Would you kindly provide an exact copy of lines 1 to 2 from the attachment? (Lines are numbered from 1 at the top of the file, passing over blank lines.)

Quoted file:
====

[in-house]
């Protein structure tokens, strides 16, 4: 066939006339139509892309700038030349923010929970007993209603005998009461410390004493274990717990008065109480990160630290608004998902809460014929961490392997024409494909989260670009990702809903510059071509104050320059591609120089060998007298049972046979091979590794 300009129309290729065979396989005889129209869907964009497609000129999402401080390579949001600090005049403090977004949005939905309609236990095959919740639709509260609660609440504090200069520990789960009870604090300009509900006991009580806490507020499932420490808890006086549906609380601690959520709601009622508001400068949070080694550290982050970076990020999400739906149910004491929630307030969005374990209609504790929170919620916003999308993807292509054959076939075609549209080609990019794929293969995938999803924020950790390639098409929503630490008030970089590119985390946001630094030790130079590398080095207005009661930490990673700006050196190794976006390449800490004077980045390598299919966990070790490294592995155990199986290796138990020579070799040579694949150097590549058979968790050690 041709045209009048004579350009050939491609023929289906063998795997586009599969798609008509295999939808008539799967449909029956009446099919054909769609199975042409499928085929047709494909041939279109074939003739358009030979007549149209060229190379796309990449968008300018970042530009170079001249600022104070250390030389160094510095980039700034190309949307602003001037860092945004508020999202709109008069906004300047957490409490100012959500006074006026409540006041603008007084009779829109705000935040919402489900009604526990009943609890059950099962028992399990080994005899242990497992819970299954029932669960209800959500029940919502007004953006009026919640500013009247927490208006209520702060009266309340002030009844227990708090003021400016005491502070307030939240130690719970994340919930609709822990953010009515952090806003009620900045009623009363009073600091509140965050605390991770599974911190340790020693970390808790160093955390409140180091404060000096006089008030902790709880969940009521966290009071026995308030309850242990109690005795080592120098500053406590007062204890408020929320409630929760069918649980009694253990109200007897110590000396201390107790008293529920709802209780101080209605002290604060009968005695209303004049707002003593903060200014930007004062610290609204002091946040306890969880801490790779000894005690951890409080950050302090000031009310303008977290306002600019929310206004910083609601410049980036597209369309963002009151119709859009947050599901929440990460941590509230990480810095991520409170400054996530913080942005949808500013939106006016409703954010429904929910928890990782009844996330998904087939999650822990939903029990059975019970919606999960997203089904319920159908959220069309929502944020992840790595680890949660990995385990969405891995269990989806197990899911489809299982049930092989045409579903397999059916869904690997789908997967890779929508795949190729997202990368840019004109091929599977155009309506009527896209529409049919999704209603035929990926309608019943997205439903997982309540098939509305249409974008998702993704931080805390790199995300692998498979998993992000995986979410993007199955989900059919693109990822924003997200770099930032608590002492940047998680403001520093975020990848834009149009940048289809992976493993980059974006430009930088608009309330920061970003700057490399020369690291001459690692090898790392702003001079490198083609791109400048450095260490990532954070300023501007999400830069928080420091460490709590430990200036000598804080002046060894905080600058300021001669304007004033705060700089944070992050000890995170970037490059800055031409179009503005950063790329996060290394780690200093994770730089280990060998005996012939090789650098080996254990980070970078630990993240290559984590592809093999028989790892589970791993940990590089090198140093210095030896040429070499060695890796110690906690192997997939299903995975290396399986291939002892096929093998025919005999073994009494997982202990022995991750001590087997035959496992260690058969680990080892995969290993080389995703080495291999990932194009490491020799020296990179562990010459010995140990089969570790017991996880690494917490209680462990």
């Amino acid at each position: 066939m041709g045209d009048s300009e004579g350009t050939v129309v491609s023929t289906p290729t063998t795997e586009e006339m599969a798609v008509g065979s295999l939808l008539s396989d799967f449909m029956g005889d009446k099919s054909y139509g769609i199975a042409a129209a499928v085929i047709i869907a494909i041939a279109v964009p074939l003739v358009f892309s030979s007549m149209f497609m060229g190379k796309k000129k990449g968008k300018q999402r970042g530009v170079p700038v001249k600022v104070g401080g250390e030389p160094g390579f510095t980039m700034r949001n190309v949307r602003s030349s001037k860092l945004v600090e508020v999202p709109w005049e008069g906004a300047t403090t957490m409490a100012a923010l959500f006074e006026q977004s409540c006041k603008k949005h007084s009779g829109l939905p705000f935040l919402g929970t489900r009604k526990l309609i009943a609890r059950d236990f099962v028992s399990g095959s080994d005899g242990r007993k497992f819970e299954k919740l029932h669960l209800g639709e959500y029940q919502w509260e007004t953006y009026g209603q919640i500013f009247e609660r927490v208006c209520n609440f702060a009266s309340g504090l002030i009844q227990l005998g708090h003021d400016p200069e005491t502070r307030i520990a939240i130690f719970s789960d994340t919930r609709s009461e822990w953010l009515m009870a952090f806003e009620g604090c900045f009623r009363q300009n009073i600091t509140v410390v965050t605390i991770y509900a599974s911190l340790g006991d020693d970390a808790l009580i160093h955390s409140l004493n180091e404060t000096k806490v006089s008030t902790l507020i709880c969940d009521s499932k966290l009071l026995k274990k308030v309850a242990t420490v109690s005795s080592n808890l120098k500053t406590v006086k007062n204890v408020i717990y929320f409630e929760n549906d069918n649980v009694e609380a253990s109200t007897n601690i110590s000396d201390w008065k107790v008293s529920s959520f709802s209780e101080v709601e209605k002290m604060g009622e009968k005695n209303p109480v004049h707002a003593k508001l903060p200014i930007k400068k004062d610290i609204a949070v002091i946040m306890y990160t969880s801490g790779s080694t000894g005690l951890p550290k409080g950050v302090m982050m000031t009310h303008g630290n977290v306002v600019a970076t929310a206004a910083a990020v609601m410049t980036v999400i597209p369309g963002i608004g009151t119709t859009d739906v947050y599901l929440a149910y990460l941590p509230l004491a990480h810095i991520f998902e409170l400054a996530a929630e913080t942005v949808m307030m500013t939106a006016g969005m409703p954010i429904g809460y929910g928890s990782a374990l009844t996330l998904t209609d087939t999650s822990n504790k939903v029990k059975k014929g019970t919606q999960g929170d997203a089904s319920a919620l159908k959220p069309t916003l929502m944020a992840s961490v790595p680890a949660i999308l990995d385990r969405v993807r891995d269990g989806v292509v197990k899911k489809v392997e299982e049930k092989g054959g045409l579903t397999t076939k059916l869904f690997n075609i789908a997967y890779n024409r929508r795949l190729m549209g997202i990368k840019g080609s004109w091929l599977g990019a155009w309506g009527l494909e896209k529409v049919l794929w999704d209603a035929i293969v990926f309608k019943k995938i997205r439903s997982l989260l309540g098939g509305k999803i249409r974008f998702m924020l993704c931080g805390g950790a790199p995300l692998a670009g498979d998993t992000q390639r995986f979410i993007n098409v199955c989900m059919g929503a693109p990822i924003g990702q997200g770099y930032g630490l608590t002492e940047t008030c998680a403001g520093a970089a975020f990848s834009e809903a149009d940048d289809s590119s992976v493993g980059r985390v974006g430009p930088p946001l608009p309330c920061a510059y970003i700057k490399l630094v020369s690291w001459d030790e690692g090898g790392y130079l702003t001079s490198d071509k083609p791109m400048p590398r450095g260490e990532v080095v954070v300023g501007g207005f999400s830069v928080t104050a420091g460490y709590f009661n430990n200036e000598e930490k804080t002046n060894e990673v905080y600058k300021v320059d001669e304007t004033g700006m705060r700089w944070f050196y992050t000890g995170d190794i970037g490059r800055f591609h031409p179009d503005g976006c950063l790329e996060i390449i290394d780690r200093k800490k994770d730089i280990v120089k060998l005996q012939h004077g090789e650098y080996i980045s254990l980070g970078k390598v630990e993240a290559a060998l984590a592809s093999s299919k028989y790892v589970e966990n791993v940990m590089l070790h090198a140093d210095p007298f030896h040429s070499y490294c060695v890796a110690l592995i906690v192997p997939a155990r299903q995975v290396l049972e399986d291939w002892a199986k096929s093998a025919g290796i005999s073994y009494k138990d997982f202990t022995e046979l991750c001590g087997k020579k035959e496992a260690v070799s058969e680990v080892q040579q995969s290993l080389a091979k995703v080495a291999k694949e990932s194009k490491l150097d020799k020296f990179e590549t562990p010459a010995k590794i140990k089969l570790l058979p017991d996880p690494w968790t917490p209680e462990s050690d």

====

[in-house]
């Protein structure tokens, strides 16, 4: 066939006339139509892309700038030349923010929970007993209603005998009461410390004493274990717990008065109480990160630290608004998902809460014929961490392997024409494909989260670009990702809903510059071509104050320059591609120089060998007298049972046979091979590794 300009129309290729065979396989005889129209869907964009497609000129999402401080390579949001600090005049403090977004949005939905309609236990095959919740639709509260609660609440504090200069520990789960009870604090300009509900006991009580806490507020499932420490808890006086549906609380601690959520709601009622508001400068949070080694550290982050970076990020999400739906149910004491929630307030969005374990209609504790929170919620916003999308993807292509054959076939075609549209080609990019794929293969995938999803924020950790390639098409929503630490008030970089590119985390946001630094030790130079590398080095207005009661930490990673700006050196190794976006390449800490004077980045390598299919966990070790490294592995155990199986290796138990020579070799040579694949150097590549058979968790050690 041709045209009048004579350009050939491609023929289906063998795997586009599969798609008509295999939808008539799967449909029956009446099919054909769609199975042409499928085929047709494909041939279109074939003739358009030979007549149209060229190379796309990449968008300018970042530009170079001249600022104070250390030389160094510095980039700034190309949307602003001037860092945004508020999202709109008069906004300047957490409490100012959500006074006026409540006041603008007084009779829109705000935040919402489900009604526990009943609890059950099962028992399990080994005899242990497992819970299954029932669960209800959500029940919502007004953006009026919640500013009247927490208006209520702060009266309340002030009844227990708090003021400016005491502070307030939240130690719970994340919930609709822990953010009515952090806003009620900045009623009363009073600091509140965050605390991770599974911190340790020693970390808790160093955390409140180091404060000096006089008030902790709880969940009521966290009071026995308030309850242990109690005795080592120098500053406590007062204890408020929320409630929760069918649980009694253990109200007897110590000396201390107790008293529920709802209780101080209605002290604060009968005695209303004049707002003593903060200014930007004062610290609204002091946040306890969880801490790779000894005690951890409080950050302090000031009310303008977290306002600019929310206004910083609601410049980036597209369309963002009151119709859009947050599901929440990460941590509230990480810095991520409170400054996530913080942005949808500013939106006016409703954010429904929910928890990782009844996330998904087939999650822990939903029990059975019970919606999960997203089904319920159908959220069309929502944020992840790595680890949660990995385990969405891995269990989806197990899911489809299982049930092989045409579903397999059916869904690997789908997967890779929508795949190729997202990368840019004109091929599977155009309506009527896209529409049919999704209603035929990926309608019943997205439903997982309540098939509305249409974008998702993704931080805390790199995300692998498979998993992000995986979410993007199955989900059919693109990822924003997200770099930032608590002492940047998680403001520093975020990848834009149009940048289809992976493993980059974006430009930088608009309330920061970003700057490399020369690291001459690692090898790392702003001079490198083609791109400048450095260490990532954070300023501007999400830069928080420091460490709590430990200036000598804080002046060894905080600058300021001669304007004033705060700089944070992050000890995170970037490059800055031409179009503005950063790329996060290394780690200093994770730089280990060998005996012939090789650098080996254990980070970078630990993240290559984590592809093999028989790892589970791993940990590089090198140093210095030896040429070499060695890796110690906690192997997939299903995975290396399986291939002892096929093998025919005999073994009494997982202990022995991750001590087997035959496992260690058969680990080892995969290993080389995703080495291999990932194009490491020799020296990179562990010459010995140990089969570790017991996880690494917490209680462990």